Section 75AZC(1)(a) – Standard, quality, value or grade, consumption, style or model, particular history or particular previous use of goods. ‘Quality’ refers to an ‘attribute, property, special feature. The nature, kind or quality’ or advertising that a ‘Hi-Frequency Electronic Repeller’ repels insects when there is no repellent effect at all are false representations as to the quality of the products in question. Section 75AZC(1)(c) – prohibits false representation that goods are new. ‘New’ is an ambiguous expression, and its meaning in any particular case will depend on the relevant section of the public. New’ can mean ‘novelty’ or ‘invention’ in the sense of promoting a new washing powder as possessing a ‘new and improved’ formula. If in fact the washing powder has not been materially changed, but rather has simply been put in a new package, an offence will have been committed. Conclusion The soap manufacturer breached s 52, s 75AZC, s 75AZC(1)(a), and s 75AZC(1)(c). ‘A new advance in laundry detergent that washes whiter than white’, these statement should not be regarded as mere puffing as the statements were not accurate and they are likely to be misleading and deceptive.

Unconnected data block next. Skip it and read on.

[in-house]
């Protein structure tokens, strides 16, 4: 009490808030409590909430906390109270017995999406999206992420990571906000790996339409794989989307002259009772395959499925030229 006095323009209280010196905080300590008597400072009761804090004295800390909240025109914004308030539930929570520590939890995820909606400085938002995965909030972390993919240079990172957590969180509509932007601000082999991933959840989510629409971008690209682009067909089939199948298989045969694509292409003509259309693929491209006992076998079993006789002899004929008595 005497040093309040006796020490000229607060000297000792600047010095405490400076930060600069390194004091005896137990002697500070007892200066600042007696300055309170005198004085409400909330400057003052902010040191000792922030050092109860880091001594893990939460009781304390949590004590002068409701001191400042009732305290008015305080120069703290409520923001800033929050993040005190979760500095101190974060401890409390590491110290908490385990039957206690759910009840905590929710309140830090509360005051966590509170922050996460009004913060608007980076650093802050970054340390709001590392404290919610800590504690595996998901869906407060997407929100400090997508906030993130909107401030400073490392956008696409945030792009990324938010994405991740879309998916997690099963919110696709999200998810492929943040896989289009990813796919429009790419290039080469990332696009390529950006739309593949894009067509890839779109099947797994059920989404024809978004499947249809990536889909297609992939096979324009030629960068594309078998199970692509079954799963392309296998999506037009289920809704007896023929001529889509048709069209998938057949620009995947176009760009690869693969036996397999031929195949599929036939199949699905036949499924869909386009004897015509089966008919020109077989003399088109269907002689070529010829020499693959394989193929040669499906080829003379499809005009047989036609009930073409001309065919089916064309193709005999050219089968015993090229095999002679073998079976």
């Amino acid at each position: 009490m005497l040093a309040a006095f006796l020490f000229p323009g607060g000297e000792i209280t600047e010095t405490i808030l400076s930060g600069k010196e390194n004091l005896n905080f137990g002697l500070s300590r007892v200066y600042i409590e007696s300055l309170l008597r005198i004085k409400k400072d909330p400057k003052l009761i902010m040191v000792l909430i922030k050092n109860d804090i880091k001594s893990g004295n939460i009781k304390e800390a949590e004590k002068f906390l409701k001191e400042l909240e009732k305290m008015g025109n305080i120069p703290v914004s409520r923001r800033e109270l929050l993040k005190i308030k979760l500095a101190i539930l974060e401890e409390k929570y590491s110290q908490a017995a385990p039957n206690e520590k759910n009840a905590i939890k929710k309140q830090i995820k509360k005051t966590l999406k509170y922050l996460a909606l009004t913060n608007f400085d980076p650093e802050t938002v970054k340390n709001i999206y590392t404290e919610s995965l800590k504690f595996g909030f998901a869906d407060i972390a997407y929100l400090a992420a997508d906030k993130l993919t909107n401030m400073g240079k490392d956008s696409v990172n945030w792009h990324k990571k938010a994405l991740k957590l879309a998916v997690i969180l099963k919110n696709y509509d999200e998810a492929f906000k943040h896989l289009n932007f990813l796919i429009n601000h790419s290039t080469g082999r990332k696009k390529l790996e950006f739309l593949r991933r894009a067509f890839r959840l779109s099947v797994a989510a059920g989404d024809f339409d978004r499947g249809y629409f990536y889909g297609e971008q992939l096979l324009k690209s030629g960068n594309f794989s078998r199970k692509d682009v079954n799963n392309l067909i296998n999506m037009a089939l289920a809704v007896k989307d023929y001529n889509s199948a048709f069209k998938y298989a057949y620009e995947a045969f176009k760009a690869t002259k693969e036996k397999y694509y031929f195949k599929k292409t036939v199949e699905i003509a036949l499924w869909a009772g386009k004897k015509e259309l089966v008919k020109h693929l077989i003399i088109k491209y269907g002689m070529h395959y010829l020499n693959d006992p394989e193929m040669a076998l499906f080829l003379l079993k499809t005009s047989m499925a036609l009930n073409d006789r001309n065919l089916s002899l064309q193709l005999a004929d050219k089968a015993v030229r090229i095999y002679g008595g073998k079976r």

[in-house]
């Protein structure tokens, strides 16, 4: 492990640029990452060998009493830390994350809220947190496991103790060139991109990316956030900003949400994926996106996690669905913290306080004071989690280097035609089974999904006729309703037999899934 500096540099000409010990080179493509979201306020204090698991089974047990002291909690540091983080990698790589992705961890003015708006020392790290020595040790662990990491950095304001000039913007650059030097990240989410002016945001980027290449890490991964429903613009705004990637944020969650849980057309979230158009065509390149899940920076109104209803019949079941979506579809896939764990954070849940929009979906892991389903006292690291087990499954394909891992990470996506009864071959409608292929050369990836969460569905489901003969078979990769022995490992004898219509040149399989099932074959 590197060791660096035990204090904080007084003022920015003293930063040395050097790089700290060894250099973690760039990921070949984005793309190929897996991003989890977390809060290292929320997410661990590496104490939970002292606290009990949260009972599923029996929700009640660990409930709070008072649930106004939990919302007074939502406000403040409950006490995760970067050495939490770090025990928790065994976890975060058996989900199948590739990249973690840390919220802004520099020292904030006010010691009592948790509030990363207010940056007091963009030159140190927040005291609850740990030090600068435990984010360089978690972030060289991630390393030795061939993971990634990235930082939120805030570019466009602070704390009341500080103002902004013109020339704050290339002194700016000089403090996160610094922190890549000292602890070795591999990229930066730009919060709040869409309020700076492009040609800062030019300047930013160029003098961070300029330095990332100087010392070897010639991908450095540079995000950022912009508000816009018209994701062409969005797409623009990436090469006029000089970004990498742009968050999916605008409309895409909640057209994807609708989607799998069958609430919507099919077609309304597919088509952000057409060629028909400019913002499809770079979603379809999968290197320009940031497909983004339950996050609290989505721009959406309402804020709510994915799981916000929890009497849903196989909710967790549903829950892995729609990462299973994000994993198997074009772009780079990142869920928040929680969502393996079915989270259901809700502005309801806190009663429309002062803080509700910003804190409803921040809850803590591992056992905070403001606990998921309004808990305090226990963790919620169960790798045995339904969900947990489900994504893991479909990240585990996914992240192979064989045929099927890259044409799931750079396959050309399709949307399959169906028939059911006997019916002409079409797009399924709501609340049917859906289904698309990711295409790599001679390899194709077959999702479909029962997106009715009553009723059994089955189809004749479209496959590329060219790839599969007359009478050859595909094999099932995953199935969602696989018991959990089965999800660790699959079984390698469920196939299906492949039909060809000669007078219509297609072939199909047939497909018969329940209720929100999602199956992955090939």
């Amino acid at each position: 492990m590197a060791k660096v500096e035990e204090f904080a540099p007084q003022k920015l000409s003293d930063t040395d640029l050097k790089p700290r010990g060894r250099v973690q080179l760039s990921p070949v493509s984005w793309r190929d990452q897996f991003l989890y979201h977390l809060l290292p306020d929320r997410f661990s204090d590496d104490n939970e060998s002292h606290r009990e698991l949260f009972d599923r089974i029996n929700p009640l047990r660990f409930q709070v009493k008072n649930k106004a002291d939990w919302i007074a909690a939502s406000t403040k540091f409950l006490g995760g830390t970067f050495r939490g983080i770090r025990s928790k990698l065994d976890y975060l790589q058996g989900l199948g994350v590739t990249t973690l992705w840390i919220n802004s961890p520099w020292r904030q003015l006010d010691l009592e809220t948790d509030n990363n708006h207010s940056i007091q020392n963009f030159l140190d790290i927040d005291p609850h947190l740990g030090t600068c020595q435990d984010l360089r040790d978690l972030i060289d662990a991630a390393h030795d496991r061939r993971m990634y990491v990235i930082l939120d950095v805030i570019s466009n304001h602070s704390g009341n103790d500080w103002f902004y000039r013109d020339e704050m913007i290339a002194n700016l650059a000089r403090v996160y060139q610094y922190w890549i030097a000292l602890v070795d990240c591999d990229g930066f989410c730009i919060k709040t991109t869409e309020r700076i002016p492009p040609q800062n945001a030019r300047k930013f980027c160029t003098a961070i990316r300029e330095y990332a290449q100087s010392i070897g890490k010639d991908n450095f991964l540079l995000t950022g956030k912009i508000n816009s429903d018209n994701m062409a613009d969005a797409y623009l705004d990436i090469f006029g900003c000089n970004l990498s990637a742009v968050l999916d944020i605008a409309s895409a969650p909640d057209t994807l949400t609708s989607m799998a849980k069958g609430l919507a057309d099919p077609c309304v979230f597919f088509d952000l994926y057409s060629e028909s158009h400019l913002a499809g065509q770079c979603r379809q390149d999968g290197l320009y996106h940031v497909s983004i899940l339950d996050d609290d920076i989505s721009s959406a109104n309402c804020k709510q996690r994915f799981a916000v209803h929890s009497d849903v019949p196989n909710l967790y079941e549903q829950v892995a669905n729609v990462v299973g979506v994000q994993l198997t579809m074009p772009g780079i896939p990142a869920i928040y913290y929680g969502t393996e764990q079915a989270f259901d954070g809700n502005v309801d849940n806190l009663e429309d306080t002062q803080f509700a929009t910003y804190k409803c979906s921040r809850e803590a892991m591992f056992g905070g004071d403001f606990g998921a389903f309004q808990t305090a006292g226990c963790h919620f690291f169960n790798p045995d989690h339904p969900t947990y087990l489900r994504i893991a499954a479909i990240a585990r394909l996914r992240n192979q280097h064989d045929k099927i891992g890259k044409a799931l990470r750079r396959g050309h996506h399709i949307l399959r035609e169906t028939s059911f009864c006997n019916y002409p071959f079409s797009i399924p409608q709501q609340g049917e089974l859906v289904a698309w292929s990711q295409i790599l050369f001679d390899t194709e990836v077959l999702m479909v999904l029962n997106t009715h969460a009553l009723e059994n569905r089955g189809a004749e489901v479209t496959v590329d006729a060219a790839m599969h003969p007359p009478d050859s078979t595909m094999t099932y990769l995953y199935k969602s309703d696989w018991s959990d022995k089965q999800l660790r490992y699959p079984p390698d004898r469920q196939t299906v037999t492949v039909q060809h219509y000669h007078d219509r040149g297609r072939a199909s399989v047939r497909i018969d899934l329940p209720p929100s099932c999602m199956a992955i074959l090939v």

Moreover, a corporation shall not, in trade or commerce, in connection with the supply or possible supply of goods or services or in connection with the promotion by any means of the supply or use of goods or services, make a false representation about the matters which are listed in s 75AZC(1)(a) and s 75AZC(1)(c). The words ‘new advance’ when used in advertising can have a magnetic effect and accordingly can easily mislead where it is not used accurately. Advertiser must be careful to qualify the use of the word when in fact ‘Sno’ advertisement was likely to be understood as new and improved formula under s 75AZC(1)(c).